Webroot announced that it has detected malicious software being propagated as campaign videos for John McCain and Barack Obama. Attackers are taking advantage of unsuspecting users during the U.S. Presidential election season by utilizing the Gnutella file sharing network and seeding it with malware disguised as material relevant to the campaigns. This file sharing network is commonly accessed by clients such as LimeWire and FrostWire.
A search of the FrostWire network indicated that of the 34 search results for “Obama Speech” 14 contained active malware while five of the 19 results for “McCain Speech” were found to be harboring malware.
The most common malware variant spreading through this method is W32/Zipwire. Users become infected with the malware after downloading a zip file with a name such as “Democratic Convention 2008 – Barack Obama Acceptance Speech.zip.” The contents of these zip files contain executable files (such as Setup.exe). When run, these files infect the host machine with random malware, including rogue antivirus applications, which detect fake security issues on the infected machine in order to entice users to buy the rogue application for disinfection.
Other malware threats such as password stealers and backdoors can be downloaded as well, which may give a hacker remote access to the infected machine or allow them to gather personal data such as usernames and passwords.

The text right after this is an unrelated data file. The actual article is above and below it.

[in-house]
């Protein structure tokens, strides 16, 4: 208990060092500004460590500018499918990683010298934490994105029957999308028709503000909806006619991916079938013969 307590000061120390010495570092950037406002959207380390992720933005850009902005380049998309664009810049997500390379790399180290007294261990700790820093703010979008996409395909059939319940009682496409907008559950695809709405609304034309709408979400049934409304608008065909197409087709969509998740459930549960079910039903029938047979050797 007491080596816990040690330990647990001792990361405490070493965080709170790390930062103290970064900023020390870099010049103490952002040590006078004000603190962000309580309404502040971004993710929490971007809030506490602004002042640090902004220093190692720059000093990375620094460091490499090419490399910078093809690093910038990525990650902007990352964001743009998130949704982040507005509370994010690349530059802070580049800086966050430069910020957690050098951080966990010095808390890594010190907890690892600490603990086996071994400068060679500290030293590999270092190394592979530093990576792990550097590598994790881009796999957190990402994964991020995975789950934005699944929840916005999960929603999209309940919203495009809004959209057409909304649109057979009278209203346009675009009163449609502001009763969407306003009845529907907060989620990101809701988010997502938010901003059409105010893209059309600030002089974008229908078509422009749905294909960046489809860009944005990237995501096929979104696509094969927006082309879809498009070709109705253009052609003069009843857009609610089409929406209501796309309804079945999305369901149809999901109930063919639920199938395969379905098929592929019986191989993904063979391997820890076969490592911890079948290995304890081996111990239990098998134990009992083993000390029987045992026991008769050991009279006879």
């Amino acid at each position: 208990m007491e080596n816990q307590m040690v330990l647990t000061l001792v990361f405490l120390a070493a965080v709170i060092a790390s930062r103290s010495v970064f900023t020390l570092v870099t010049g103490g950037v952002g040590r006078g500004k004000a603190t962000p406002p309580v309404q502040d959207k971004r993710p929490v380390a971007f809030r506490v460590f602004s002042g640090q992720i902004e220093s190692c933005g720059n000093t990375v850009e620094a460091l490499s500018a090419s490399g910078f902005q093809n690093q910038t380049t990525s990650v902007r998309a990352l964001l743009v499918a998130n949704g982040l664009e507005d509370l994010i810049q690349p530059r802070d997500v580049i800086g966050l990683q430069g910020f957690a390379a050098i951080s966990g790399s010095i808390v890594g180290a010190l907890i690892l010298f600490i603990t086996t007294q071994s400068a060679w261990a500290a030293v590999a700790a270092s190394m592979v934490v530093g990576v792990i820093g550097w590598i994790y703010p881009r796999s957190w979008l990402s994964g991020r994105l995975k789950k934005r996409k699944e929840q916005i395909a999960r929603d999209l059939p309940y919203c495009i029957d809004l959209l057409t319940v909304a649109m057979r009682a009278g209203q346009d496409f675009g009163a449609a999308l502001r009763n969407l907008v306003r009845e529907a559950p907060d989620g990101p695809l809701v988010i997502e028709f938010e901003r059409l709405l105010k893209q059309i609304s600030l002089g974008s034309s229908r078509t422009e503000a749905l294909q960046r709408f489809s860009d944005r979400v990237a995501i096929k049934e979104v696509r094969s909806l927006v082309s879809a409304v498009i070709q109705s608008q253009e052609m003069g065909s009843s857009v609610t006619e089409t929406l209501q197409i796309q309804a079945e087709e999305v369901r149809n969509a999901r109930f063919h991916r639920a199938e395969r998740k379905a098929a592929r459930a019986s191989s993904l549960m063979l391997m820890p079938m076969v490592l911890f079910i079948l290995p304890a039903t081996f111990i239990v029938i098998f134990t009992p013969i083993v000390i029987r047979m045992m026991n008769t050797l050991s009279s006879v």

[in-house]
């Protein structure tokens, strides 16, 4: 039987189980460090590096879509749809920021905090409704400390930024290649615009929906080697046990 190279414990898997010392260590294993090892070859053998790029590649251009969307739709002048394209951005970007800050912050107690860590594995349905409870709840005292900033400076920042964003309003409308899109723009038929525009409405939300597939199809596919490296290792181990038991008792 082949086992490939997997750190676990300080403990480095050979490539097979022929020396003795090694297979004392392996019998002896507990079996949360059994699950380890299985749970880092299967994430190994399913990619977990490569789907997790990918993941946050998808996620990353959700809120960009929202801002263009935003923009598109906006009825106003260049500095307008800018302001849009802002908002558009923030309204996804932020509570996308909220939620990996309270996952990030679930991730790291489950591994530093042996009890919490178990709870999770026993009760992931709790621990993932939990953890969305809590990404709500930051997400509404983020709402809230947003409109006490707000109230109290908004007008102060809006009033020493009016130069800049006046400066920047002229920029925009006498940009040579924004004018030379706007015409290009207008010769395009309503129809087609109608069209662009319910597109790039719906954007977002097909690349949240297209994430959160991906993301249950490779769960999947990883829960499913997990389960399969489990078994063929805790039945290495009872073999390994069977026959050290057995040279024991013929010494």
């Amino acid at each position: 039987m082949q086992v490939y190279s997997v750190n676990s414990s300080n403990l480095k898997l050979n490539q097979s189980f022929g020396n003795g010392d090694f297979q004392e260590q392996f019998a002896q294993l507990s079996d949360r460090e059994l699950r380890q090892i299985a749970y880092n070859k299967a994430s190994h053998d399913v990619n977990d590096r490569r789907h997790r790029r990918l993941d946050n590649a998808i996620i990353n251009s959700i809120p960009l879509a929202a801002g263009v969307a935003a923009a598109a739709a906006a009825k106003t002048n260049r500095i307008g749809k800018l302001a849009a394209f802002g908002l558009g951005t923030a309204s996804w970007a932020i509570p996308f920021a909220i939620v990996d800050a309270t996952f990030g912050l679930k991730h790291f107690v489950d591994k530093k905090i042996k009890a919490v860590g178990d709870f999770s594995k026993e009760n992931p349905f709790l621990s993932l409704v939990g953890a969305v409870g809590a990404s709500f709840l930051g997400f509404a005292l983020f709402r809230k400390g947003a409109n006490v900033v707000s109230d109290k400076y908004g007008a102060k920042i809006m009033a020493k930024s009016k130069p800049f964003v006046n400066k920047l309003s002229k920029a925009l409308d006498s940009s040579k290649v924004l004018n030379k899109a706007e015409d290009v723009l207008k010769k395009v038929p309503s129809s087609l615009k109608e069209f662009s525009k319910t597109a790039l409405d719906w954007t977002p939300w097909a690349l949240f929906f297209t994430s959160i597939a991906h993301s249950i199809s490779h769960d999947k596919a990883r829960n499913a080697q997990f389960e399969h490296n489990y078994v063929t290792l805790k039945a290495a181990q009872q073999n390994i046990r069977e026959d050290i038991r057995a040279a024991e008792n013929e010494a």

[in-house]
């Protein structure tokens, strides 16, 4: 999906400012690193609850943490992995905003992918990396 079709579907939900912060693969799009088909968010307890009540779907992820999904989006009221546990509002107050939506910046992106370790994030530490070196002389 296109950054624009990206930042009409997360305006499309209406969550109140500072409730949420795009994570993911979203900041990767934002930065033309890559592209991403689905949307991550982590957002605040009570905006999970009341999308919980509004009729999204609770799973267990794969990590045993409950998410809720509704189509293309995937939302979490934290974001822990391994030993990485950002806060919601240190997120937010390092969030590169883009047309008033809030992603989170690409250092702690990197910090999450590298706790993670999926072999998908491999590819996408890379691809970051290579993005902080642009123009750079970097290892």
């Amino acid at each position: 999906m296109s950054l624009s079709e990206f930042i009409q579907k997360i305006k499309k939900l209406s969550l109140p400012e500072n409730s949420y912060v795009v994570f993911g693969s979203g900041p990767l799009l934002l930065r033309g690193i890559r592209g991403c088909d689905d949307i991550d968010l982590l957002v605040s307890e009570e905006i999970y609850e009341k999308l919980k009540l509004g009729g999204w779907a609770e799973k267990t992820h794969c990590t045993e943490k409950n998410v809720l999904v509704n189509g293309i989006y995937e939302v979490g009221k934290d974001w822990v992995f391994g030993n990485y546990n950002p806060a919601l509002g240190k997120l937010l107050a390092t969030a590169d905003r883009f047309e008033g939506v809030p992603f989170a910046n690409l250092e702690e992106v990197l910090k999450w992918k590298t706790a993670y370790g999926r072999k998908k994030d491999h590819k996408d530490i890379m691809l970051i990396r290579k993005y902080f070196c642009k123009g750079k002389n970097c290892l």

According to the Webroot Threat Research Center, this threat poses a number of different risks. For example, once infected the computer can be accessed remotely, which allows for the potential installation of new malware. These could include system monitors that spy on the user in an attempt to gather the information needed – including social security numbers, bank accounts, home addresses and more – to steal their identity.
Below are several steps to prevent this type of malware attack:
1) Always have a current version of antispyware, antivirus and firewall product;
2) Never download free products or purchase them from unknown Web sites and vendors, or peer-to-peer networks;
3) Never click on a link while visiting a peer-to-peer site;
4) Never purchase a product that is the result of an unknown alert;
5) Make sure the computer is up-to-date by always installing new Microsoft or Apple security updates;
6) Make it a point to check your credit through one of the three credit bureaus; and,
7) Use a credit card that has sufficient fraud protection and never use a debit card online.